One thing to remember, that Social network driven sales involves two things. (1) Purchases made from shops through referrals on social media (2) Purchases that are made directly on the social media site itself. The concept has gained immense pace and the popularity and effectiveness is on the rise since.

Facebook & Social Commerce

Facebook & Social Commerce

Facebook was and is one of the most successful players to conceive the idea of connecting commerce and social media, though for a very short time. Back in 2012, they were the first to launch their Gifts Platform to allow users to give physical and digital presents to friends’ straight through the social network platform. The next year they replaced the strategy with digital codes to access gift cards, UBER vouchers, Digital music etc., while they also launched the Facebook Gift Card. Then came the phase where the ditched the entire concept of Facebook Gifts, instead they shifted their focus on their “buy button”, the one that allows users to buy products and services from businesses directly on Facebook. The button allows users to buy products without even leaving the site. In cases, if you have submitted your data on Facebook already, the site offered accurate Facebook ads for the user to see – select and purchase the services. Products placed, if are accurate and enticing, they could make conversions more convenient.

Pinterest & Social Commerce

Pinterest & Social Commerce

Pinterest happens to be one more social media network with strongest foundation in social commerce. This is one of those visual medium in which users are allowed to pin and post images of products and services, they like. The platform has gained real popularity for showcasing fashion and clothing and the users are allowed to pin their favorite outfits, brands and styles; and in return they are linked back to the seller’s site.

Pinterest did not miss out on the opportunity to incorporate a buy button on the pins – buyable pins as they call it. The entire process is strategically designed to allow users to buy products they love there and there itself on Pinterest, without visiting any of those external sites. It proves to be a very integrated experience, a blend of elements of social commerce and eCommerce.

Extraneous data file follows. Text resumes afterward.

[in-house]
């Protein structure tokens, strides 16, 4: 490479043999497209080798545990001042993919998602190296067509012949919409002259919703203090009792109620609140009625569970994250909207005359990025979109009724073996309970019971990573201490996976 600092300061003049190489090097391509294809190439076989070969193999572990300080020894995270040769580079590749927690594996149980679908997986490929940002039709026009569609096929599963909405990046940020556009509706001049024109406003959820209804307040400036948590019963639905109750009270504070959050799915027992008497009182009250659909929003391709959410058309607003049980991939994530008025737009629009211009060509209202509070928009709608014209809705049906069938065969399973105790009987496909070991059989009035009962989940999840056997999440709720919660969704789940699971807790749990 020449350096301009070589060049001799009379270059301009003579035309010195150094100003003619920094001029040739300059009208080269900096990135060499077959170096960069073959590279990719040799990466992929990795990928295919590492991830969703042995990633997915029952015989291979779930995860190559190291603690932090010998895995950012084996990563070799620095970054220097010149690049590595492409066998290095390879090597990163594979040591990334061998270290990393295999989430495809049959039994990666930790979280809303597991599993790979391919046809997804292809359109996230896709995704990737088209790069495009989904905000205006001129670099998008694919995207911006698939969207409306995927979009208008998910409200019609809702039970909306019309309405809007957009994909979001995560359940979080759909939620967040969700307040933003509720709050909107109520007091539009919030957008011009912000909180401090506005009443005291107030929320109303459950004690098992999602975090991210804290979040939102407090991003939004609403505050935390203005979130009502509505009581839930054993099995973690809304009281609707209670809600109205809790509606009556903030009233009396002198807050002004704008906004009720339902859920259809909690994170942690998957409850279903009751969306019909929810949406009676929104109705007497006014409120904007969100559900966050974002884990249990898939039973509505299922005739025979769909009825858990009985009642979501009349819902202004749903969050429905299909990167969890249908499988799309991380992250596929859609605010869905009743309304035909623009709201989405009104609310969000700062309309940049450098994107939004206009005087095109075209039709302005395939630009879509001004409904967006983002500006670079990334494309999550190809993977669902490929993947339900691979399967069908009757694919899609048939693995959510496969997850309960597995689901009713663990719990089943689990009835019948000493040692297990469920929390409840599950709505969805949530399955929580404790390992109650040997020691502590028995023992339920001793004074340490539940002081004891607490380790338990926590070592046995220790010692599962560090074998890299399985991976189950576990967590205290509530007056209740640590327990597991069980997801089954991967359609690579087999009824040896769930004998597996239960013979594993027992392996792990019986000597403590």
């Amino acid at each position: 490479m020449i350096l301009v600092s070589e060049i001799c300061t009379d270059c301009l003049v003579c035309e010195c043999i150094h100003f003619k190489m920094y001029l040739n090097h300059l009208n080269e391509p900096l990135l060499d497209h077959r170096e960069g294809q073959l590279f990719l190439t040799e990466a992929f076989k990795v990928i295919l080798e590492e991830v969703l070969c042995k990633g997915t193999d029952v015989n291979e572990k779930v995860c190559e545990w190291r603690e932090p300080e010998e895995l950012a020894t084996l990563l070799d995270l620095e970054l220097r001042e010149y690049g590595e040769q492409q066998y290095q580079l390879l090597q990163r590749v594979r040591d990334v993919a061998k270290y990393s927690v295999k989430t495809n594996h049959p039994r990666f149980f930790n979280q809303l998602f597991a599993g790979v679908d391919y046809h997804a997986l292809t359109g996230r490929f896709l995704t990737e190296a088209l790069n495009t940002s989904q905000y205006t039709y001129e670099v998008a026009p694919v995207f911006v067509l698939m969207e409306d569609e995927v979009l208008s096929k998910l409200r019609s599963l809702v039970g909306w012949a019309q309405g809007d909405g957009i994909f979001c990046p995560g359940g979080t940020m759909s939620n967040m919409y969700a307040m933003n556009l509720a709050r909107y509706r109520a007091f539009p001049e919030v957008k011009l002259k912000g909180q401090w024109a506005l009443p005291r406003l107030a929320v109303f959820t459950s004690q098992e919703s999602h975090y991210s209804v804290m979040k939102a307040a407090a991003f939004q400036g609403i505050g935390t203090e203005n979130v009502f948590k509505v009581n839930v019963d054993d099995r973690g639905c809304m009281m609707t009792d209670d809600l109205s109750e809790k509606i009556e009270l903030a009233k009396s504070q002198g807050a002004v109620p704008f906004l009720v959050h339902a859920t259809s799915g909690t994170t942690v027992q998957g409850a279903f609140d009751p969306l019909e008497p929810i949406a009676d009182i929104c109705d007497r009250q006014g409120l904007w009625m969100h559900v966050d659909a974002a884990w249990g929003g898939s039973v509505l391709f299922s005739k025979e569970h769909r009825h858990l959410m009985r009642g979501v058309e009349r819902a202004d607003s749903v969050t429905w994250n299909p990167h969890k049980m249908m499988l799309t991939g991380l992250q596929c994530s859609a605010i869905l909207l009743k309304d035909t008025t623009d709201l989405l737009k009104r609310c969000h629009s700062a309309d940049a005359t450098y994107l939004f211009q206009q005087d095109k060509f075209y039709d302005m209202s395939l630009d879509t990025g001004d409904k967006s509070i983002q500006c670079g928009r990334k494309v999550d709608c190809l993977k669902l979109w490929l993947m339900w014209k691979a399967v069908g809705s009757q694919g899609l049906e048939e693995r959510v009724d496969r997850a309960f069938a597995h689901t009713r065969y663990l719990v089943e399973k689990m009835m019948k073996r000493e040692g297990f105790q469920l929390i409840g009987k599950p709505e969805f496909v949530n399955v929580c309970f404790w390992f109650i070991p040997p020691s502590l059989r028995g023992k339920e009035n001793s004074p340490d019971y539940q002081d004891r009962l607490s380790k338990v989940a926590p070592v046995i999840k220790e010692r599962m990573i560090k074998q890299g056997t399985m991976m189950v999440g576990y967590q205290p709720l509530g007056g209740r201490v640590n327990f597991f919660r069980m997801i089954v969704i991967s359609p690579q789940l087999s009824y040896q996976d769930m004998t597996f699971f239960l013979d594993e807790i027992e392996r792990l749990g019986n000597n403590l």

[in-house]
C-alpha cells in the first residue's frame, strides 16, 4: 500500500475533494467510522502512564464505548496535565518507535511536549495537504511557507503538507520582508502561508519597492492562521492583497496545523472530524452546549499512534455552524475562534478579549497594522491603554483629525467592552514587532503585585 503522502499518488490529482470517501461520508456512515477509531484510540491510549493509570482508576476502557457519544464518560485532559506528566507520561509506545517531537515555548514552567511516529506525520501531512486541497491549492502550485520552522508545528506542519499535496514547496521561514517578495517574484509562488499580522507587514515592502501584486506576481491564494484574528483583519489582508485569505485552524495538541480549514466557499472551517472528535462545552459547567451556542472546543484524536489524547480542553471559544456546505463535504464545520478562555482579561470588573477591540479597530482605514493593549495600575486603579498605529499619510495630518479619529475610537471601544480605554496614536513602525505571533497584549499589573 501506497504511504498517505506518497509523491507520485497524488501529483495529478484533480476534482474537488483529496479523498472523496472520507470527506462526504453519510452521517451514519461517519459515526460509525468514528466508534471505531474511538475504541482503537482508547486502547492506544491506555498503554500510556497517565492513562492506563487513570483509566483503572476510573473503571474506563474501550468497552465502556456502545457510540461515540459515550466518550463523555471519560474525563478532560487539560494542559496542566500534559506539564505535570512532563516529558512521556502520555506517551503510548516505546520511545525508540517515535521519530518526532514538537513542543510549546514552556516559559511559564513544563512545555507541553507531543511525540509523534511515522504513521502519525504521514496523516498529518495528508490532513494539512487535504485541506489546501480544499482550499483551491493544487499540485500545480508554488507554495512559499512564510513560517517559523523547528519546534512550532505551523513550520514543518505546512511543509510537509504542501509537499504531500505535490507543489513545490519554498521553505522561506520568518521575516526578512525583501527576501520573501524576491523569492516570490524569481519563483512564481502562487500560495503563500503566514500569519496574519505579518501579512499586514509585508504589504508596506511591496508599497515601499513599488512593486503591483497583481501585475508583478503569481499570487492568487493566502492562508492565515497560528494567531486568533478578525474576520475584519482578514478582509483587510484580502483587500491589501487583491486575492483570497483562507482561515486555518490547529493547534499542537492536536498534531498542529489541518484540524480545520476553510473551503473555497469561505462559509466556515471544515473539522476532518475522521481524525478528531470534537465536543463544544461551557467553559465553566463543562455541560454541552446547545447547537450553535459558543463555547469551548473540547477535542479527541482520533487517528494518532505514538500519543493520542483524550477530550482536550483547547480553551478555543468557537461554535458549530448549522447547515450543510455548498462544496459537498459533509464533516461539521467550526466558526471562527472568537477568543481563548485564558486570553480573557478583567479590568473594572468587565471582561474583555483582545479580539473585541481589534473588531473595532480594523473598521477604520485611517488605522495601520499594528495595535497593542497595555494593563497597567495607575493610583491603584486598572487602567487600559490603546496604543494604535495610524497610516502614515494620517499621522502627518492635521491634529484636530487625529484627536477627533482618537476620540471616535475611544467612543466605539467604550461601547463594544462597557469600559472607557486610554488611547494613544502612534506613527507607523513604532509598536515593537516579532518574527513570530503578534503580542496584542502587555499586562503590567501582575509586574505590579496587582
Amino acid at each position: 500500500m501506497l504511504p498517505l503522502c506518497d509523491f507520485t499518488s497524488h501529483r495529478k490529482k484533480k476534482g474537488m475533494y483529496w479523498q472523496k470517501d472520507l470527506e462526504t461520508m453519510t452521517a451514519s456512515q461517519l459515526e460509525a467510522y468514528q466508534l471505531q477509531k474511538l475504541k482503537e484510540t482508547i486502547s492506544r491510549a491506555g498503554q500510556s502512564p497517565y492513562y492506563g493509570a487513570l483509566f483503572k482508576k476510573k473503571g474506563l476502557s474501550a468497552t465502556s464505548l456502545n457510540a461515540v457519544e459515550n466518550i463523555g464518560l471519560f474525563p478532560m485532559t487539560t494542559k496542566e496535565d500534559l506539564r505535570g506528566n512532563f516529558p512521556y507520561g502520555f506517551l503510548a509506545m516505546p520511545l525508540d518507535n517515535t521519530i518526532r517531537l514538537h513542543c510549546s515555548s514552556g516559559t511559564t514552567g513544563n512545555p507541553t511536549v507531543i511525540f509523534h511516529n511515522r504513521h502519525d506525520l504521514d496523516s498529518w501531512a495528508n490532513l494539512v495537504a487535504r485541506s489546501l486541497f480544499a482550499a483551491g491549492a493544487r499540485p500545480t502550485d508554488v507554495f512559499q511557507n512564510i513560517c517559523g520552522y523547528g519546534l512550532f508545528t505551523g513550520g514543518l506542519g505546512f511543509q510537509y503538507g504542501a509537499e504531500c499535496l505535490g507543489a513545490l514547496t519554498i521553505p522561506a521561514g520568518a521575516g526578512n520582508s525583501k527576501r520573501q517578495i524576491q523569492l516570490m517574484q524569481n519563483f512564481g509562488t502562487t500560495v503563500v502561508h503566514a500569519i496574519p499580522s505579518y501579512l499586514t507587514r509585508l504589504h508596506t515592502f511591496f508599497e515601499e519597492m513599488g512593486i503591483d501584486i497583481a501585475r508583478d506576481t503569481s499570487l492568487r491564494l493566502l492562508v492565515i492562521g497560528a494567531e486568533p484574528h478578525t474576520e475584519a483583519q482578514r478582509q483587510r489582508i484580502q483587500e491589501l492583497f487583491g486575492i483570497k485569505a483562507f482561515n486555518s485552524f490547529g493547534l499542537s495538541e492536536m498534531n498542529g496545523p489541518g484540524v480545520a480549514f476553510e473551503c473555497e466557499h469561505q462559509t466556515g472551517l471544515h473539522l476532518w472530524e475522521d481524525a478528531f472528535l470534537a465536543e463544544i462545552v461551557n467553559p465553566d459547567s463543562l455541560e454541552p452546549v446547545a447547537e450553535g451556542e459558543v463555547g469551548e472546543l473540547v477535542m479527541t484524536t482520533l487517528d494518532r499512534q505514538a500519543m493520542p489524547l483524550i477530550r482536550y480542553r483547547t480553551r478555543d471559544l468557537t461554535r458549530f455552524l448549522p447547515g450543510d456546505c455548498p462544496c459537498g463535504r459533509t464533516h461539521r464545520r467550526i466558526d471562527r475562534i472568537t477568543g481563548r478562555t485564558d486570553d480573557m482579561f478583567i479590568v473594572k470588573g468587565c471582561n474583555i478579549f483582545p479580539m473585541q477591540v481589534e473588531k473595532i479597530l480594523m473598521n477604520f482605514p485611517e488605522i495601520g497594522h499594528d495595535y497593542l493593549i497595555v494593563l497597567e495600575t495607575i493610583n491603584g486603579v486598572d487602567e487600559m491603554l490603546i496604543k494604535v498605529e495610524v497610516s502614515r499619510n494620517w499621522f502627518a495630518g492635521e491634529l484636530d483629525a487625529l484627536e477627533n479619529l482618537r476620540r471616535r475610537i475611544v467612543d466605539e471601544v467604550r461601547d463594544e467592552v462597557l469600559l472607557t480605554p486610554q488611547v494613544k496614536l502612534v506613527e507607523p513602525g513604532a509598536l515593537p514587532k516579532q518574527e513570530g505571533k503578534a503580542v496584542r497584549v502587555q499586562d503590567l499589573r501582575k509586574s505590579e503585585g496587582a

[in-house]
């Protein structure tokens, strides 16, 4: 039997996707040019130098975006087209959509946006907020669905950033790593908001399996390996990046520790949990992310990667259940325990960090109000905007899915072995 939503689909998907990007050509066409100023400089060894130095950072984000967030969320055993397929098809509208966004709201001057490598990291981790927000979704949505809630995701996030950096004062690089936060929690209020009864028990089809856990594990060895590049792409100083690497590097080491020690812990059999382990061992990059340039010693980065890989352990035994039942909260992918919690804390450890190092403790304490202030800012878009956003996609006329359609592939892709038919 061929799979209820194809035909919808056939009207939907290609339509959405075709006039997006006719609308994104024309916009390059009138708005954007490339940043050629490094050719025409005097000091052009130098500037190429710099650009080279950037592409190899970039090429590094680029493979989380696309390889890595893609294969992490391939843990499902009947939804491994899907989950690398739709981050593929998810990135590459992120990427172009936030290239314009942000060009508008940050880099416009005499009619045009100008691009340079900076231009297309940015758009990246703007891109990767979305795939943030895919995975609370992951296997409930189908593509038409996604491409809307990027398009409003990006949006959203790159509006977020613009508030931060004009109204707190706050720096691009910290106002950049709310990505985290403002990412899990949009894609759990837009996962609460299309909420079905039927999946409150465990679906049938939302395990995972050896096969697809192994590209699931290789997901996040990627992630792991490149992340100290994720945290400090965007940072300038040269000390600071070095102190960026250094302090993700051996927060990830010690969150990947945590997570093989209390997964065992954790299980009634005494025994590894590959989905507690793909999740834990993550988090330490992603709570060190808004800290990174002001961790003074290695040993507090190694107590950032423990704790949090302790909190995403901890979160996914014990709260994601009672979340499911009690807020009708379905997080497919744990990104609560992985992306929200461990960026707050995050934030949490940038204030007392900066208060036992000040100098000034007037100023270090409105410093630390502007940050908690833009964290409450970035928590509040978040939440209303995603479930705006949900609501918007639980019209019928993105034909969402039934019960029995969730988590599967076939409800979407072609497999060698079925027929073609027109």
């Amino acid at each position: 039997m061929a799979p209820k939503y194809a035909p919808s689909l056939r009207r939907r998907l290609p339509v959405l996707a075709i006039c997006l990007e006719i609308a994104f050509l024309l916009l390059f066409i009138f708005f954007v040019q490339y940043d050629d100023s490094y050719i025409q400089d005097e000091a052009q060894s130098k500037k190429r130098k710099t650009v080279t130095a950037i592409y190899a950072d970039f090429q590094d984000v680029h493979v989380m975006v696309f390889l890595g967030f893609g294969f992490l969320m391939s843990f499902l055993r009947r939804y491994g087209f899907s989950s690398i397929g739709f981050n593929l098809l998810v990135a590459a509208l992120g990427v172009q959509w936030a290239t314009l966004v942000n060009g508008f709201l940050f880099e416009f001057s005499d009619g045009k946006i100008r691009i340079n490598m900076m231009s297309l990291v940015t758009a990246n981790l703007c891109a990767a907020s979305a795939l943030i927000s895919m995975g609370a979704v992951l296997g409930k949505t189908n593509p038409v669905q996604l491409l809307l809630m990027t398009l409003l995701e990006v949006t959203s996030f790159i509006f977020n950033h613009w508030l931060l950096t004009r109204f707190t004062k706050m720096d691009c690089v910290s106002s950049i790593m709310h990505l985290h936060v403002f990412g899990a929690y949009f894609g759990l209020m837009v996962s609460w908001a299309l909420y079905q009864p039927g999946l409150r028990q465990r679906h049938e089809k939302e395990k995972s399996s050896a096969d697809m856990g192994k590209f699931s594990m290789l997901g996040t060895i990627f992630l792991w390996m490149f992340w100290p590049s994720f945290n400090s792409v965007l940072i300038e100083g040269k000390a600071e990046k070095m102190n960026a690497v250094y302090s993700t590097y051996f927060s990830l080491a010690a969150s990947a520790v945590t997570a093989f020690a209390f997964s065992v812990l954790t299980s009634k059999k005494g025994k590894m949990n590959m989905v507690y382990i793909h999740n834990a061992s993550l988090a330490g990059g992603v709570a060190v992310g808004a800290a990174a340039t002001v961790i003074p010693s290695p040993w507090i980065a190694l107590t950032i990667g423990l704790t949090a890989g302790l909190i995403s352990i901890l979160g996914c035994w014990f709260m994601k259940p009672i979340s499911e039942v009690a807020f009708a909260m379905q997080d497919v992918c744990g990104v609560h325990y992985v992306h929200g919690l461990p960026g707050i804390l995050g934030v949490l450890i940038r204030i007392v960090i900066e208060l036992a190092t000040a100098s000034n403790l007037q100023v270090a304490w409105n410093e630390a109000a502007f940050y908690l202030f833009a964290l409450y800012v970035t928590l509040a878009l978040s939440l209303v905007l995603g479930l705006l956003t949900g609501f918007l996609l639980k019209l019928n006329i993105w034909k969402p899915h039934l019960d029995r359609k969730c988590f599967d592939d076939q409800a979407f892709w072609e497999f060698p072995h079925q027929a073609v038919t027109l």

Future of Social Commerce

Gradually, everyone is now agreeing to the fact that that traditional eCommerce has empowered a lot of brands to succeed over the years but, if I may say, social commerce is a sure shot way as it provides a streamlined online shopping experience. Social Commerce is simply taking the notions of convenience, user interest and social engagement to offer that optimized user experience that can directly drive sales for eCommerce business.

The coming years are more promising in terms of social commerce as the success and conversion from platforms including Facebook’s buy button and Pinterest’s Pins will be measured accurately for strategic planning. Simultaneously, it would be interesting to check out as to how other social media networks would potentially adopt social commerce tactics to have that competitive advantage. Social media and eCommerce both are highly influential, and a combination of both certainly will prove really lethal. This also indicates that its effectiveness might disrupt current means by a newer and more innovative approach.

What social channels are you currently using? Which one do you find to be the most successful?Are your websites and eCommerce mobile apps on Drupal, Joomla and Magento ready to reciprocate the need of this hour?

Feel free to comment in the box below to express your views and queries and we will be more than happy to assist you.

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One Comment

  1. Being active on social media websites like Facebook and Twitter, has certainly helped in promoting our brand. Although we have not yet leveraged the power of apps, plenty of businesses have profited from this venture. Social e-commerce may be the future, but I believe in tying on- and offline campaigns for long-term success.